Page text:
Home Music Music Features

Ariana Grande May Be Entering Her Boldest Era Yet

The pop star is gloriously unpredictable — and it feels like she’s playing in a historic league

Ariana Grande

Kevin Winter/Getty Images

Ariana Grande has built such a mighty pop legacy over the past decade as one of the most consistently kicky hitmakers around — but also as one of the weirdest minds in the game. “Yes, And?” is her Number One comeback, a disco rage-queen anthem that raises expectations for her long-awaited return, Eternal Sunshine. It’s a brilliantly nasty manifesto to kick off the new Ariana era. She’s just hit her thirties, wrapping up her Saturn return, and she’s making music after a four-year layoff. But she’s got some nonholistic shit to talk about to anyone gossiping about her between albums. “Don’t comment on my body, do not reply,” Ari sneers. “Your business is yours and mine is mine/Why do you care so much whose dick I ride?”

Madonna, one of Grande’s idols, is the guiding spirit of “Yes, And?,” which rides a “Vogue”-style house beat. It’s a clever salute to the queen, who invented this power move of reminding people how controversial you are by complaining how controversial you are. But it’s also a spiritually perfect shout-out at a pivotal time for Grande. She’s 30, around the age when Madonna made her big move into the future with Like a Prayer, the album that catapulted her into one of the most dizzyingly brilliant thirties any pop artist ever had. So for Grande to invoke “Vogue,” right from Madonna’s change-of-decade moment, feels like a bold statement about her ambitions — she wants to play in that historic league. Thirtysomething Madonna had it both ways: sophisticated mega-pop depth and disco bombast. Why shouldn’t Ariana?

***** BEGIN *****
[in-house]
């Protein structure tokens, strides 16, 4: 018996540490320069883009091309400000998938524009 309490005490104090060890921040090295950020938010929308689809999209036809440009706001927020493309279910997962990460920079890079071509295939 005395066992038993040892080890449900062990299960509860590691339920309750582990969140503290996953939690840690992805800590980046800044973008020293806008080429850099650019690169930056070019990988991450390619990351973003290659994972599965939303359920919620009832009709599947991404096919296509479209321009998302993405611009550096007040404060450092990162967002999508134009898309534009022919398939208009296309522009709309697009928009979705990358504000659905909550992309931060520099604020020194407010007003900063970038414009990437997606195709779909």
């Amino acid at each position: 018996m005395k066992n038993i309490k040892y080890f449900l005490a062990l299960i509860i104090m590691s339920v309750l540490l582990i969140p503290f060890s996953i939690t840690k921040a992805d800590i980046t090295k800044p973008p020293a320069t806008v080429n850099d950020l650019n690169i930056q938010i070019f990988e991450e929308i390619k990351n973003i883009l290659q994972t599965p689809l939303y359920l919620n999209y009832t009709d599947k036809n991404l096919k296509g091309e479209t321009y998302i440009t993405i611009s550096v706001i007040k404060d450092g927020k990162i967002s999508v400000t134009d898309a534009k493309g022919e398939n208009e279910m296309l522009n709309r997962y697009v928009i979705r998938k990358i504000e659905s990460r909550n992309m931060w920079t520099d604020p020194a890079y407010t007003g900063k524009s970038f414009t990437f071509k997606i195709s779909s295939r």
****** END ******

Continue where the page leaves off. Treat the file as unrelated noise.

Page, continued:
For an extra boost of idol juice, Ariana just dropped a remix with guest vocals from Mariah Carey, whom she called “the one and only, queen of my heart and lifelong inspiration.” In a post announcing the remix, Ariana raved, “Thank you from the bottom of my heart for this dream come true and for sprinkling your brilliance and magic on my little song.” Mariah replied, “Darling angel, I am so effing excited to be joining you on the yes, and? remix!! This is such a magical moment!!” Ariana also added “I love you eternally,” a possible link between her album title and “You’re Mine (Eternal),” the single from Carey’s 2014 Me. I Am Mariah….The Elusive Chanteuse.